Don’t let the arctic blast this past week fool you—New York’s art scene is already heating up. From big group shows about gender politics and global warming to small solo exhibitions reflecting issues of minority representation, here are the five shows kicking off 2018 with a bang.
Addie Wagenknecht at Bitforms Gallery
January 5 – February 11
In 1960, French conceptual artist Yves Klein officially registered his International Klein Blue (IKB), a deep, matte ultramarine blue paint that he used liberally in his work, most notably in his “Anthropometries” performance series, in which he bathed naked female models (“living paintbrushes” as he called them) in the signature shade and had them roll around on canvases, leaving behind only the marks of their Smurf-ifed bodies. Wagenknecht’s latest body of work puts a new spin on Klein’s act, laying her own nude body on blank canvases while a Roomba saturated with IKB shuffles around her, creating a confused pattern of blue streaks outlining the large patches of blankness where she reclined. The resulting works are abstract, minimal paintings that offer insightful commentary on the history of innovation over the last century, revealing the interdependent dance of man and machine—and the incidental absence of women.
“Abortion” at A.I.R Gallery
January 5 – February 4
This powerful group show featuring works by more than 50 artists explores the personal and political contentions around the act of abortion. The pieces range in scope from personal tales of loss and trauma to political power and agency, including both pro-choice and pro-life standpoints. What comes to the fore the most, however, is what it means to care for one’s body and the magnitude of consideration it requires to bring another into being—or not.
“One Year of Resistance” at Untitled Space
January 16 – February 4
It’s been only a year since the Women’s March made headlines when it overshadowed Trump’s inauguration in early 2017, though it feels like a decade ago, given the sheer number of shocking political events that have transpired since. Spurred by outrage over a presidential administration littered with known sexual harassers and overtly supported by racist factions, the march then inspired Untitled Space to launch their successful group exhibition “Uprise/ Angry Women” last January, to which this show provides a bookend for an unruly year of discontent. Featuring a wide array of works by 80 artists, “One Year of Resistance” explores the multitude of social ills spotlighted over the previous twelve months, ranging from issues of persistent racism and xenophobia to the rise of the #metoo movement against sexual harassment. Perhaps more importantly, the exhibition serves as a reminder of the importance of art as a tool of powerful activism as we head into a new year filled with uncertainty and continual power shifts.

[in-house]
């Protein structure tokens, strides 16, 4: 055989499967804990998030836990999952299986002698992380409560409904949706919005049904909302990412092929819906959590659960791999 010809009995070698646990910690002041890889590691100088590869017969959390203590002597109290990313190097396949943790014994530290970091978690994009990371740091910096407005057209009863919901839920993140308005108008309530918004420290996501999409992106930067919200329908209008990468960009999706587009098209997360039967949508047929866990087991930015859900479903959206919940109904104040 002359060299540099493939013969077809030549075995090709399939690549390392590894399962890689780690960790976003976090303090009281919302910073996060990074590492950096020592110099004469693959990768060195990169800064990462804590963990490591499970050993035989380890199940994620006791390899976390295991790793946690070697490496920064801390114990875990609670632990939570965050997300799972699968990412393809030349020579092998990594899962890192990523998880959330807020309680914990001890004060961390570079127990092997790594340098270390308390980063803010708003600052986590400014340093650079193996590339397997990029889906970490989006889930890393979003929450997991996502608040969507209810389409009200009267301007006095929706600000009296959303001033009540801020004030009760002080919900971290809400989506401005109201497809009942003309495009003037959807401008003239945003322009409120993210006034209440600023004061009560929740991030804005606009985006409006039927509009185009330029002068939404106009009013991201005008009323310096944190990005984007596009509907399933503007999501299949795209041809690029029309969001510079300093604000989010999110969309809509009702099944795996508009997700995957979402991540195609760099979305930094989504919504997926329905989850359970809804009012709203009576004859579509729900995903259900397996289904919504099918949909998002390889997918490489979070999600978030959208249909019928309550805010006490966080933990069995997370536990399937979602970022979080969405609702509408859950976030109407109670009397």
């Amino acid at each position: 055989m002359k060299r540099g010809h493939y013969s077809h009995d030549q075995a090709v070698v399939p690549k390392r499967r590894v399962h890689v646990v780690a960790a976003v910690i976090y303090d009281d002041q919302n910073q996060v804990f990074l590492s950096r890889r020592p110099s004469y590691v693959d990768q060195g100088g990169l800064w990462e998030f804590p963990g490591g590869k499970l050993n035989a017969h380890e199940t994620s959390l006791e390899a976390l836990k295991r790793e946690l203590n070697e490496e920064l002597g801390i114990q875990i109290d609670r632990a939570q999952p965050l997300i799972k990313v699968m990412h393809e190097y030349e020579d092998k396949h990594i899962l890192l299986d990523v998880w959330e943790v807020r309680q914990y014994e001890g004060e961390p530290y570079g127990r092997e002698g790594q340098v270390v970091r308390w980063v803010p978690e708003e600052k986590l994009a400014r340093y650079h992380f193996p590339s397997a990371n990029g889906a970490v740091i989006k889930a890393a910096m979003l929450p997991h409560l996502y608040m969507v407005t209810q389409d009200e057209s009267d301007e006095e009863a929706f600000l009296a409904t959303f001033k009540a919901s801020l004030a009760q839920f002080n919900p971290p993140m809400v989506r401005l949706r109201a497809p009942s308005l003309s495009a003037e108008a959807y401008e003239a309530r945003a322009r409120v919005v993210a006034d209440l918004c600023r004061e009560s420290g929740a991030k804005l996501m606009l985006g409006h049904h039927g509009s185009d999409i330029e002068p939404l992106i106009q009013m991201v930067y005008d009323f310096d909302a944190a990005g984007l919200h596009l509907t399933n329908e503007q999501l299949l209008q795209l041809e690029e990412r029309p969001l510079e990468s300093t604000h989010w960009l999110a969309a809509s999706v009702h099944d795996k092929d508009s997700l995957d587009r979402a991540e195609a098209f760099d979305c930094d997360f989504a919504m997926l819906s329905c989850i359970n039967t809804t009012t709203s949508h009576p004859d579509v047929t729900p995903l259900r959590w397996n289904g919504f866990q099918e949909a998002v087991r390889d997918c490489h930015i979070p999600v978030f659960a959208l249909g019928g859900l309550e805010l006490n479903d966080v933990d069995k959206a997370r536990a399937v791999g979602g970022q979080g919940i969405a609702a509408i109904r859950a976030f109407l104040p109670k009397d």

LaToya Ruby Frazier at Gavin Brown’s Enterprise
January 14 – February 25
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Congratulations LaToya Ruby Frazier on being named a recipient of a 2015 MacArthur Foundation Genius Grant! LaToya Ruby Frazier, “Momme", 2008, from "The Notion of Family" (Aperture, 2014) © LaToya Ruby Frazier #MacFellow #MacArthurFoundation #GeniusGrant #LaToyaRubyFrazier #NotionofFamily #ApertureFoundation
A MacArthur genius grant winner and professor of photography at the School of the Art Institute of Chicago, LaToya Ruby Frazier is known for her incisive black-and-white photo and film work that documents structural inequalities of small towns across the U.S., including Braddock, Pennsylvania, an industrial steel town ravaged by industrial decline. For her first solo show at Gavin Brown—and her largest in New York to date—the artist will present three impressive bodies of work, including her Braddock-based series “The Notion of Family,” as well as two newer compilations probing the Flint
Camille Hoffman at the Museum of Arts and Design
January 18 – April 8
A former recipient of the Museum of Arts and Design (MAD) Van Lier fellowship, mixed-media artist Camille Hoffman uses everyday consumer detritus to construct assemblages representing pristine natural landscapes. In “Pieceable Kingdom,” on view in MAD’s project space, the artist explores our obsession with nature and the ideal of the sublime through a late Capitalist lens, as evidenced by the pieces of plastic Walmart bags, ads for Sandals resort vacations, and pre-approved credit card applications that reveal themselves upon closer inspection.